ANN: /dev/recycle project - Solaris

This is a discussion on ANN: /dev/recycle project - Solaris ; Hi all, For many years Solaris has had a device, /dev/null, which is used as a bit bucket. Anything written to /dev/null is thrown away, and reads return EOF. Another device exists, /dev/zero, which is similar except that it returns ...

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Thread: ANN: /dev/recycle project

  1. ANN: /dev/recycle project

    Hi all,

    For many years Solaris has had a device, /dev/null, which is used
    as a bit bucket. Anything written to /dev/null is thrown away, and
    reads return EOF. Another device exists, /dev/zero, which is similar
    except that it returns an endless stream of 0 bytes when read.

    I think that this is wasteful, /dev/null especially so. So with a
    nod of inspiration to Sun's environmentally friendly UltraSPARC T1
    processor and T1000 and T2000 servers, I am pleased to announce an
    OpenSolaris project to implement /dev/recycle, sponsored in part by
    GreenPeace.

    The idea of this device is simple: rather than simply discarding
    unwanted bytes like /dev/null, data written to /dev/recycle is stored
    for later recycling: reads from /dev/recycle will be satisfied from
    this pool. (When the Trusted Extensions to Solaris are used, there
    is one recycling depot for each MAC label. Data with a given MAC label
    can only be read or written by a process at the same label.)

    I"ve done some benchmarking, and compared to using /dev/null, using
    /dev/recycle will result in huge byte savings: on the order of
    terabytes per year. Bytes are a finite resource, so it just makes
    sense to recycle them where possible (software engineers have long
    appreciated the benefits of recycled--aka reusable--code).

    I hear that the Mustang (Java 6) team is planning to replace Java's
    garbage collector with something that uses /dev/recycle. Given that
    Java currently performs automatic garbage collection, moving to the
    practice of of automatic recycling collection leveraging /dev/recycle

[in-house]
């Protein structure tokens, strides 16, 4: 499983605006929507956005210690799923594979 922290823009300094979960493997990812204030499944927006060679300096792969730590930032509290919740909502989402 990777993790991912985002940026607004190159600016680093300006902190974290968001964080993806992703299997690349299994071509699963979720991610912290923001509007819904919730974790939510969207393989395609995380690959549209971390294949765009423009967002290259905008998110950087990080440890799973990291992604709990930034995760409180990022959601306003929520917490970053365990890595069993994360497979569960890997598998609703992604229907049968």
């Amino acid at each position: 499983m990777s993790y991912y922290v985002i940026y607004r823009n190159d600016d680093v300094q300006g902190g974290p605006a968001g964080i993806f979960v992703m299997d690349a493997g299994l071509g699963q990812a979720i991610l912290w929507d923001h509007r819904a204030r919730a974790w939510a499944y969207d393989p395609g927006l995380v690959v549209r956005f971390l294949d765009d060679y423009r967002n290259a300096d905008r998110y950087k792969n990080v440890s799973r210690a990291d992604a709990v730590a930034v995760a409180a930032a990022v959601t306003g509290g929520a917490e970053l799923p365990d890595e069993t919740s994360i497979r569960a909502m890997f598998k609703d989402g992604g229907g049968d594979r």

will result in considerable byte savings, which is a Good Thing.

    Please join the eco-device community on www.opensolaris.org for more
    details.

    See you there,

    --
    Avril Dummkopf

  2. Re: ANN: /dev/recycle project

    Avril Dummkopf wrote:

    > The idea of this device is simple: rather than simply discarding
    > unwanted bytes like /dev/null, data written to /dev/recycle is stored
    > for later recycling: reads from /dev/recycle will be satisfied from
    > this pool.


    Sounds good! But there might be data corruption if you mix ascii and
    binary data in the same bucket. How about making instead
    /dev/recycle/ascii, /dev/recycle/binary, etc

    You could for example send postscript print jobs to /dev/recycle/ascii
    where they can be recycled easily. Imagine all the trees that it would
    save!

  3. Re: ANN: /dev/recycle project

    On Sat, 01 Apr 2006 16:53:42 GMT, Avril Dummkopf
    wrote:

    >Hi all,
    >
    >For many years Solaris has had a device, /dev/null, which is used
    >as a bit bucket. Anything written to /dev/null is thrown away, and
    >reads return EOF. Another device exists, /dev/zero, which is similar
    >except that it returns an endless stream of 0 bytes when read.
    >
    >I think that this is wasteful, /dev/null especially so. So with a
    >nod of inspiration to Sun's environmentally friendly UltraSPARC T1
    >processor and T1000 and T2000 servers, I am pleased to announce an
    >OpenSolaris project to implement /dev/recycle, sponsored in part by
    >GreenPeace.
    >
    >The idea of this device is simple: rather than simply discarding
    >unwanted bytes like /dev/null, data written to /dev/recycle is stored
    >for later recycling: reads from /dev/recycle will be satisfied from
    >this pool. (When the Trusted Extensions to Solaris are used, there
    >is one recycling depot for each MAC label. Data with a given MAC label
    >can only be read or written by a process at the same label.)
    >
    >I"ve done some benchmarking, and compared to using /dev/null, using
    >/dev/recycle will result in huge byte savings: on the order of
    >terabytes per year. Bytes are a finite resource, so it just makes
    >sense to recycle them where possible (software engineers have long
    >appreciated the benefits of recycled--aka reusable--code).
    >
    >I hear that the Mustang (Java 6) team is planning to replace Java's
    >garbage collector with something that uses /dev/recycle. Given that
    >Java currently performs automatic garbage collection, moving to the
    >practice of of automatic recycling collection leveraging /dev/recycle
    >will result in considerable byte savings, which is a Good Thing.
    >
    >Please join the eco-device community on www.opensolaris.org for more
    >details.
    >
    >See you there,


    Man, I was all fired up to join the eco-device community. I though we
    could meet every February 29. Then I noticed rite-group.com address.

    Very disturbing! Here I was all ready to nominate you for Solaris
    Mascot...


    Ever Foolish,
    Bill
    --
    William D Waddington
    william.waddington@beezmo.com
    "Even bugs...are unexpected signposts on
    the long road of creativity..." - Ken Burtch

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